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Wetlands: Protecting us from floods and saving us money

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By Hisham Osman, Sumeep Bath, July 27, 2017

How can we use wetlands to help protect Manitoba from flooding?

First up, let’s define what we mean by "wetlands." Wetlands are natural depressions in a landscape that are filled with water either throughout the year (permanent wetlands) or for part of the year (seasonal wetlands) and support a variety of vegetation. In both cases, the soil is always saturated with water. Examples that you might recognize include bogs, fens, marshes and swamps.

The Canadian Prairies are becoming more and more susceptible to extreme weather events such as flooding and droughts, due to the ever-intensifying effects of climate change. The 2011 flood that hit southwestern Manitoba is a recent example of this. Wetlands can play a crucial role in reducing the impacts.

Wetlands naturally protect surrounding areas from flooding, as they absorb a significant amount of water and temporarily store it—imperative when inundated with excess water. They are therefore also valuable sources of water during periods of drought.

We can encourage this natural process by fortifying wetlands with human-made constructions that enclose the wetlands, which allows more water to be trapped during flooding season and then released or used for irrigation during droughts.

Once the water is captured, do the wetlands provide any further benefits for that water?

Of course! Wetlands are crucial for so many reasons—both environmental and recreational.

They are teeming with life, and provide essential habitats for many flora and fauna, including birds, geese, frogs and more.

Many of the plants found in wetlands remove nutrients, such as nitrogen or phosphorus and other pollutants, from the water that can prove harmful in abundance. This water purification role is why wetlands are often referred to as the "kidneys" of the watershed.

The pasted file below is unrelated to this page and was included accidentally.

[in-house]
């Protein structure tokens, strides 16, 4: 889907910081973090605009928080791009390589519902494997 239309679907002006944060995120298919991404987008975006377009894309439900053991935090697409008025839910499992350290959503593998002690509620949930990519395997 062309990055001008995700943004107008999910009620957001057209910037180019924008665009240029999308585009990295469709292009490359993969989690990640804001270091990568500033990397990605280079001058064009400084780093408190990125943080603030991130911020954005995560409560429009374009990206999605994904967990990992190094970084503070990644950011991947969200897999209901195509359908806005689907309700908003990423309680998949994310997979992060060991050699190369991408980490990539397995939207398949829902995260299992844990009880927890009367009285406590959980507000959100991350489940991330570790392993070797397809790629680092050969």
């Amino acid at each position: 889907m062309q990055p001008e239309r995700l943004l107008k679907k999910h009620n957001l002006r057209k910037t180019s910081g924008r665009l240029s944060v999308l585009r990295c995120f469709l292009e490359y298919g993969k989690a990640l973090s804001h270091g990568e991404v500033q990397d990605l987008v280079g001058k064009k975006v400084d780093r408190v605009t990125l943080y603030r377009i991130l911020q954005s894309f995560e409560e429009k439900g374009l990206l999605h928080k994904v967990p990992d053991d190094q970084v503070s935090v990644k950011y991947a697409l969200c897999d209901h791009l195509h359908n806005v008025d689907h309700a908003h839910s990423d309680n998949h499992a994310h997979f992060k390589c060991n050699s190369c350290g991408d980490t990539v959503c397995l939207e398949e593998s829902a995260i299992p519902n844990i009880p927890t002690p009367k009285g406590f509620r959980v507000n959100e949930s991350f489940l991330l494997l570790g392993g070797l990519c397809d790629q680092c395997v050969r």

The great volume of water that collects in wetlands during floods also encourages plant growth, so there is a great increase in biomass, or plant materials, which can be used as sources of renewable energy.

And let’s not forget the great cultural value that wetlands bring. They’re great places for children and families to learn about nature. You can use them for birdwatching, photography, hiking, hunting and so many more fun activities.

Are there any economic benefits?

When you think about all of the benefits (or "ecosystem services") that we get from wetlands, listed above, you need to remember one crucial thing: they do it all for free. The cleaning of the water (which would otherwise be performed by water treatment plants), the biomass production, the water storage for drought seasons: these are all essential process that are carried out by nature, at no financial cost to us. It is therefore very important for us to recognize the economic value of these services, and the financial loss if these wetlands are destroyed.

When thinking about flooding, we need to remember that wetlands—by themselves or artificially fortified—can play a role in protecting rural and urban areas for flooding. This means that we are saving ourselves from millions of dollars in damage and insurance payments—let alone the emotional toll on citizens.

Need some figures? The University of Waterloo (the Intact Centre on Climate Adaptation) just estimated that leaving wetlands intact could reduce the financial costs of floods by up to 38 per cent.

What is IISD doing to promote all of the benefits and flood protection that wetlands provide to Manitoba?

First and foremost, IISD is a vocal proponent of the protection and preservation of wetlands. We have partnered with small and large conservation groups to talk about the extensive benefits that wetlands provide in a joint publication, Nature’s Wealth.

Moreover, based on extensive research on the Netley–Libau Marsh adjoining Lake Winnipeg, we have developed an innovative way of using much of the excess biomass, namely cattails and grasses, that wetlands produce during wet season. These plants remove many undesirable nutrients from the water system—and we have also found another use for them as a smart source of energy. In our award-winning and innovative "bioeconomy" approach, we have developed bioenergy pellets from wetland plants that can be used as locally sourced, renewable energy. The use of these pellets as a sustainable energy alternative is growing in Manitoba.

We have also teamed up with the University of Waterloo’s Intact Centre on Climate Adaptation to develop a tool that will not only study the benefits of preserving wetlands to protect us from flooding, but also calculate the economic gains from doing so. The financial case for protecting wetlands is perhaps the one that will best resonate with many farmers who want to "drain the swamp," so this tool will help show them how they can remove water during floods, provide water for irrigation during droughts and grow biomass to sell off for energy: a win-win-win situation.